“The recent announcement of another step being taken to tap PNG’s vast natural hydropower sources to increase power supply by over 30% is great news. We must get more power to our rural areas, and ensure cheap and reliable power to our people and businesses. However, with the announcement, I must ask “How much will the people of PNG be paying for this power?” said Ian Ling-Stuckey, PNG’s Shadow Minister for Treasury and Finance.

”There is little real information available on the latest proposal. The last update on the Kumul Consolidated Holdings website was done back in May 2016. For a K3 billion proposal, involving such a historic increase in our power supply, this is not good enough. For example, it is not clear how much of the additional electricity will go to our people rather than two major mines-not that we are against both projects to benefit.Earlier ADB reports indicated that up to 90% of the power could go to Ramu Nickel and Wafi Golpu. But that was back in 2008. So how much of the extra electricity will be available to improve electricity access to our people? How much will they have to pay? Will they pay the same as the big mines, or will they pay more or less?” asked Mr Ling-Stuckey.

“How is this project to be financed. We know that the government and landowners intend to have a 30% equity component for the first 25 years. So 30% of a K3 billion project is K900 million. Where will this money come from? Is it a free equity cover provided by the project developer? Or will we need to add even more to our public debt? My worry is that the earlier PNG LNG project did not provide the best terms for our people. How do we know that the best terms have been secured? I note that the proposed developer was ranked third in the initial shortlisting. What did they offer in their financing proposal to jump the other two shortlisted companies?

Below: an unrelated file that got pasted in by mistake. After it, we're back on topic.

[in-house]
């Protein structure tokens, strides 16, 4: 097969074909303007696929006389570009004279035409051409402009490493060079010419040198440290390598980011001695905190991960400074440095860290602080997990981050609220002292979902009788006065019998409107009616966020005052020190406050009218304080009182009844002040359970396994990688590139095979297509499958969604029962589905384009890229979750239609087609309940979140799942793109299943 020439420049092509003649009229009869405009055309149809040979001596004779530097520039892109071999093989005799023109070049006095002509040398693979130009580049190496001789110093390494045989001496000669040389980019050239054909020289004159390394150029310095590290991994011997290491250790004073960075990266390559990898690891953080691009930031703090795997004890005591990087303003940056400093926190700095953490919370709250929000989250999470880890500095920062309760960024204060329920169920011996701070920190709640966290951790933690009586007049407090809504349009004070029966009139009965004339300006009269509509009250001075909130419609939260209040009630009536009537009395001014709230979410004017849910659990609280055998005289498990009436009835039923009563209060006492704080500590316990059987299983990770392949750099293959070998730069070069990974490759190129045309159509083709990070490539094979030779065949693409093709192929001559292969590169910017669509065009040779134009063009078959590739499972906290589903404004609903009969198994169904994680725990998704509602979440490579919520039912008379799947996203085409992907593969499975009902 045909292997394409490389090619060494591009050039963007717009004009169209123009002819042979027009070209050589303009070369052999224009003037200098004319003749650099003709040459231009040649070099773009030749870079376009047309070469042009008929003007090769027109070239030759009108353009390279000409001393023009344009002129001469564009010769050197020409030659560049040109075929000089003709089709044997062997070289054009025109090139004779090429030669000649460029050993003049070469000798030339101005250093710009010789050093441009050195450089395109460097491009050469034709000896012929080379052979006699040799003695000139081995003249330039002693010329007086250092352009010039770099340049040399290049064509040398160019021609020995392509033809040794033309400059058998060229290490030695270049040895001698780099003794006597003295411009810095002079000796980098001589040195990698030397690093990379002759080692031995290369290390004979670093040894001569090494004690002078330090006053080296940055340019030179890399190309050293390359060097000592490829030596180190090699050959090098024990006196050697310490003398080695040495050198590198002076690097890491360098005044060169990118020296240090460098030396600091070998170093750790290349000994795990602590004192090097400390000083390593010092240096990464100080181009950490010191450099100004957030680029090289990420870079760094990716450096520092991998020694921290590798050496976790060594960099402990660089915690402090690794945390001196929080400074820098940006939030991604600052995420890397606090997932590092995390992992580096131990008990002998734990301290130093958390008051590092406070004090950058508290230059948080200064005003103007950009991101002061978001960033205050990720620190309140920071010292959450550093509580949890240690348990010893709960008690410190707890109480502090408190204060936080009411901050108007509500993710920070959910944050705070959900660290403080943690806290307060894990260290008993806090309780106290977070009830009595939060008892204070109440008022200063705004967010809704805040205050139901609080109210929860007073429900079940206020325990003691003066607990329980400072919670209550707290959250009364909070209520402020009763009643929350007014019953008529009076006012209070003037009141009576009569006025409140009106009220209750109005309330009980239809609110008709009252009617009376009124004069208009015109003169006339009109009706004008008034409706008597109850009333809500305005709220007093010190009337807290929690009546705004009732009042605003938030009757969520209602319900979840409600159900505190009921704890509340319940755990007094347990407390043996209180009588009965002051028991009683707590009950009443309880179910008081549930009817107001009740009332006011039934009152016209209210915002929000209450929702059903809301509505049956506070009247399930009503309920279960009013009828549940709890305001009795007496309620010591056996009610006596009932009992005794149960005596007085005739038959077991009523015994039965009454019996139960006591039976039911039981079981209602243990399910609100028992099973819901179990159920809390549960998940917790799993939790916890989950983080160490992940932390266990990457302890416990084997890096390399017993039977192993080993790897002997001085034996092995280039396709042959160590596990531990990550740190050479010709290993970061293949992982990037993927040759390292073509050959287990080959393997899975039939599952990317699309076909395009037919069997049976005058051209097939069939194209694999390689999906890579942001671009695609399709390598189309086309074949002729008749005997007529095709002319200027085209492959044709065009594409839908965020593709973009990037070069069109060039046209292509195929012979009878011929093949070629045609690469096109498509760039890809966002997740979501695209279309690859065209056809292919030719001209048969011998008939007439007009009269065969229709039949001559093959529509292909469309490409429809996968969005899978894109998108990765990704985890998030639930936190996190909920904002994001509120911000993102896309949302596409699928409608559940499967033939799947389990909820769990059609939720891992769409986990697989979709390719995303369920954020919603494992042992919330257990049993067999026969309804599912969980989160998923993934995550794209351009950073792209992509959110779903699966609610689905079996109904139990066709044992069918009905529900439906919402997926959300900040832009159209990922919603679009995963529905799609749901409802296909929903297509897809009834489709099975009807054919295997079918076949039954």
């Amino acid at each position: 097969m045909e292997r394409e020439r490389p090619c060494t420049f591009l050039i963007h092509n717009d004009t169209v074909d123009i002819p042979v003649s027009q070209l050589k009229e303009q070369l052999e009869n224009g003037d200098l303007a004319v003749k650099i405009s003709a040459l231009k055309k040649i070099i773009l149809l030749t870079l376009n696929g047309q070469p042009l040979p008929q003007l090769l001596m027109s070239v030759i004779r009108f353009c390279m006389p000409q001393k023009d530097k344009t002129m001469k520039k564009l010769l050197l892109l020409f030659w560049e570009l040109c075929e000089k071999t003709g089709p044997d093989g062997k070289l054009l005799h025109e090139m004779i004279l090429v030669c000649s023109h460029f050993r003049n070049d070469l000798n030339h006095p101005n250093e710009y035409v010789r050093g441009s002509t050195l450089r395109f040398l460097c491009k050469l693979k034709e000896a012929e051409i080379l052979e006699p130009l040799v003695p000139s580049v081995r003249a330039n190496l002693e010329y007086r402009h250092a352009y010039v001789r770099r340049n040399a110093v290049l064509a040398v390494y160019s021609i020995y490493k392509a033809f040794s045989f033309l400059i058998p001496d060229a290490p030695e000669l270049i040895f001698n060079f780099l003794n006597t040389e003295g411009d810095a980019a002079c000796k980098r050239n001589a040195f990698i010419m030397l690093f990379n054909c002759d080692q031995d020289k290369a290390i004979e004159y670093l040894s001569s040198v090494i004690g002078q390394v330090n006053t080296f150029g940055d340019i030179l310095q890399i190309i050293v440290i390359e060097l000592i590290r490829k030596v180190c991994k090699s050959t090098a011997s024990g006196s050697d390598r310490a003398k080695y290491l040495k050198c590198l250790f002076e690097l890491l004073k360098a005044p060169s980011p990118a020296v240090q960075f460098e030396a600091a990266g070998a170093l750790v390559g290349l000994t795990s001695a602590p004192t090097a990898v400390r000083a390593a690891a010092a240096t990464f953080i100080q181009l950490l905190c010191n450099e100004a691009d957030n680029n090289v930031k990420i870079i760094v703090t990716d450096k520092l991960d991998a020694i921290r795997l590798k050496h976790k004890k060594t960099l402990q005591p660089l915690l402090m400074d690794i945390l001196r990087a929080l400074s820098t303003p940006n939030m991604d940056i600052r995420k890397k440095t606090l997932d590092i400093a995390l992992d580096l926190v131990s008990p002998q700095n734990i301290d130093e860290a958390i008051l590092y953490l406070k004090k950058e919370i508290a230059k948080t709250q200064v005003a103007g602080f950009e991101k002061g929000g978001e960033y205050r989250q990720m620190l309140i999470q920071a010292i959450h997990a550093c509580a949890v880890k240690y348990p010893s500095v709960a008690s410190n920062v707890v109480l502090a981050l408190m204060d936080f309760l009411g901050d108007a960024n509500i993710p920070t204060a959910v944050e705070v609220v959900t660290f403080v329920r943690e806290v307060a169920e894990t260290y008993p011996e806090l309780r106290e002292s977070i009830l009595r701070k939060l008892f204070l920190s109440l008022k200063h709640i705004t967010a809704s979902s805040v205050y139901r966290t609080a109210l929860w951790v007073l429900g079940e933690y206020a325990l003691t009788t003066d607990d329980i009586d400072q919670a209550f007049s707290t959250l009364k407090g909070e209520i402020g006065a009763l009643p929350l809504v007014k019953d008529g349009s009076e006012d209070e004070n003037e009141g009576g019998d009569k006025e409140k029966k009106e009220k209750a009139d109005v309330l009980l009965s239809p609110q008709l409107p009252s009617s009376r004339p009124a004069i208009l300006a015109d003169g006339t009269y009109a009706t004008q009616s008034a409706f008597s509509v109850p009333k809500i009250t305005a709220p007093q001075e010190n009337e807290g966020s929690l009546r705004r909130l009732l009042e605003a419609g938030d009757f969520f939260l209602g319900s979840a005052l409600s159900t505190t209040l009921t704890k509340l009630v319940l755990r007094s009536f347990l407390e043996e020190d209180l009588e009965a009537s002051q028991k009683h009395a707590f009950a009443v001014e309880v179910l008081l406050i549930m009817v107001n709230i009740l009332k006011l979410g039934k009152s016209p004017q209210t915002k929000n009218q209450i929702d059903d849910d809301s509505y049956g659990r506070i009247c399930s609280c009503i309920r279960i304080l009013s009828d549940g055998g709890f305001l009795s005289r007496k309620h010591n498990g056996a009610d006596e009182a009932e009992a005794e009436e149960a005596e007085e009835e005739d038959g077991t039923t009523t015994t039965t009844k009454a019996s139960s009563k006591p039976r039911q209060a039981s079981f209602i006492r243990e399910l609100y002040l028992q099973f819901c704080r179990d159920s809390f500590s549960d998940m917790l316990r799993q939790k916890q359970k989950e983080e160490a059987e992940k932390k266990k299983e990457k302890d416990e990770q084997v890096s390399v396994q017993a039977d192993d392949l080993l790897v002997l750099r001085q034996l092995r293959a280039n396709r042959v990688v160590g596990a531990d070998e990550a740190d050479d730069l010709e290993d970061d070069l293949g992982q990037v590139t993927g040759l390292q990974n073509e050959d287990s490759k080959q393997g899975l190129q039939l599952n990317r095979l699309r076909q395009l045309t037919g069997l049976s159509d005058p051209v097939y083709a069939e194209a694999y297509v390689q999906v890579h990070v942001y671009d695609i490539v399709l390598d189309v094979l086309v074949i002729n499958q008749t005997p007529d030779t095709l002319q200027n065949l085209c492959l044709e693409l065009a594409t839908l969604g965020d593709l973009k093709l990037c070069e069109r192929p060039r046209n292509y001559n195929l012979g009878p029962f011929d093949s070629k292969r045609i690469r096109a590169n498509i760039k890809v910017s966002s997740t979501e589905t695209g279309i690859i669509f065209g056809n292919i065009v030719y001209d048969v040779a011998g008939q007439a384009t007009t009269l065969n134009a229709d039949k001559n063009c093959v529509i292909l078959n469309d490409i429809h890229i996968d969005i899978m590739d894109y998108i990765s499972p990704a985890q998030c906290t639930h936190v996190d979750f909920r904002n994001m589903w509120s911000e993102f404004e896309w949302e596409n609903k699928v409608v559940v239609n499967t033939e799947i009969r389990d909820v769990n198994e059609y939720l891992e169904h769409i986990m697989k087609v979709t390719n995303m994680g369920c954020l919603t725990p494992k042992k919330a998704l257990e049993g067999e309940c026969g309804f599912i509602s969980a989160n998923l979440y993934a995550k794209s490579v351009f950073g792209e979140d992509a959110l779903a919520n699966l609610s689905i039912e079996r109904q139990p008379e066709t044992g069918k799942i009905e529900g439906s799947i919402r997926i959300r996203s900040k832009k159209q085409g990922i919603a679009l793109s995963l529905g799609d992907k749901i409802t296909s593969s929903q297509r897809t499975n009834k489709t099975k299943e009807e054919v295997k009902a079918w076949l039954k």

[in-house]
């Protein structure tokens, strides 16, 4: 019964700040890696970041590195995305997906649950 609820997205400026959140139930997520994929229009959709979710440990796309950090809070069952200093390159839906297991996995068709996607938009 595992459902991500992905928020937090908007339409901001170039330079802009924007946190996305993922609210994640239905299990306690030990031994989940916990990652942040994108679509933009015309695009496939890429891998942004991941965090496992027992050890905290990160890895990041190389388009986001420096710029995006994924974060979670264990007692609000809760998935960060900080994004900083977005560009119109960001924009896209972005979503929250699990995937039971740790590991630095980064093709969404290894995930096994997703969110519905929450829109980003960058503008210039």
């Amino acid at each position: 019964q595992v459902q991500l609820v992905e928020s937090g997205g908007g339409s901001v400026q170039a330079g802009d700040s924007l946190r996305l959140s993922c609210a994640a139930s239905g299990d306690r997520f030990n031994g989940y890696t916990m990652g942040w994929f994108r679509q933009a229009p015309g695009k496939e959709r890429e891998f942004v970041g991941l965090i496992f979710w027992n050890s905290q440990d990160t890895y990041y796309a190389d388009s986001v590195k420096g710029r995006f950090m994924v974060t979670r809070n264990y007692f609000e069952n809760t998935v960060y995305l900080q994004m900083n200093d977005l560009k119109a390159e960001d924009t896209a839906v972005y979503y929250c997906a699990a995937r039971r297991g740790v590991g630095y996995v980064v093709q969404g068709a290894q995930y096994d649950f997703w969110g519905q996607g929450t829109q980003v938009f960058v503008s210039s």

“I am also concerned that the aim is to make a formal announcement at APEC. Once again, possibly things are being rushed just for big announcements at APEC. My curiosity is also raised that this major announcement of the previously third ranked bidder comes so soon after the apparent termination of the Chair of Kumul Consolidated Holdings. Overall, it will be great to get Ramu 2 up and running . But this must be done in the best possible way, taking fully into account environmental and social impacts. It must also be the best financial deal possible for the people of PNG. Simply saying that PNG will own all of the asset in 25 years time sounds good, but how much will the people of PNG have to pay over the next 25 years” asked Mr Ling-Stuckey.

Hon.Ian Ling-Stuckey,CMG.MP
Shadow Minister for Treasury & Finance

 27 September 2018




Last official update from Kumul on Ramu 2 – not good enough for such a major project – May 5 2016

This update set out the next steps for the project, including the three top submissions ranked in order. Shenzhen Energy Group was initially ranked third. They have now been selected. This is not unusual for rankings to change during negotiations on financial terms, but more information is required.

The above update expected that financial arrangements would be closed by March 2017. So timing is already running 18 months late.  Why rush now prior to APEC. This project has been slow to develop – the article below indicates construction was expected by 2016.